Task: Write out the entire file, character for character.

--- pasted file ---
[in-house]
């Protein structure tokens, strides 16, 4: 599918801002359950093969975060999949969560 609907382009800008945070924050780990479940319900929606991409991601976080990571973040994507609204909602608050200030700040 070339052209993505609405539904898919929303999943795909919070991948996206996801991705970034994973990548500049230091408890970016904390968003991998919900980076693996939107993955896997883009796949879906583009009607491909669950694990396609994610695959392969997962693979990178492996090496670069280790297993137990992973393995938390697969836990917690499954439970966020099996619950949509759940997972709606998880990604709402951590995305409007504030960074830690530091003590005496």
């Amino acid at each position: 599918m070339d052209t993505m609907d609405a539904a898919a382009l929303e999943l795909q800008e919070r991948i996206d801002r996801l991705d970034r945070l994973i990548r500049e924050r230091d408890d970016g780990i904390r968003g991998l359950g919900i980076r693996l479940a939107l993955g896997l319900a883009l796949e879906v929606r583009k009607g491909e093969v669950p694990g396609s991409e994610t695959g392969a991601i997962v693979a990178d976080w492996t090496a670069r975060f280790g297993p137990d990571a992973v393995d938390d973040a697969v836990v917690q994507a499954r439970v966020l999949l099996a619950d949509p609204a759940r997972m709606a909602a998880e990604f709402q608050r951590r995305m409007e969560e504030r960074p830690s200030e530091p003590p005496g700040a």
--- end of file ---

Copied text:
[in-house]
């Protein structure tokens, strides 16, 4: 599918801002359950093969975060999949969560 609907382009800008945070924050780990479940319900929606991409991601976080990571973040994507609204909602608050200030700040 070339052209993505609405539904898919929303999943795909919070991948996206996801991705970034994973990548500049230091408890970016904390968003991998919900980076693996939107993955896997883009796949879906583009009607491909669950694990396609994610695959392969997962693979990178492996090496670069280790297993137990992973393995938390697969836990917690499954439970966020099996619950949509759940997972709606998880990604709402951590995305409007504030960074830690530091003590005496």
């Amino acid at each position: 599918m070339d052209t993505m609907d609405a539904a898919a382009l929303e999943l795909q800008e919070r991948i996206d801002r996801l991705d970034r945070l994973i990548r500049e924050r230091d408890d970016g780990i904390r968003g991998l359950g919900i980076r693996l479940a939107l993955g896997l319900a883009l796949e879906v929606r583009k009607g491909e093969v669950p694990g396609s991409e994610t695959g392969a991601i997962v693979a990178d976080w492996t090496a670069r975060f280790g297993p137990d990571a992973v393995d938390d973040a697969v836990v917690q994507a499954r439970v966020l999949l099996a619950d949509p609204a759940r997972m709606a909602a998880e990604f709402q608050r951590r995305m409007e969560e504030r960074p830690s200030e530091p003590p005496g700040a």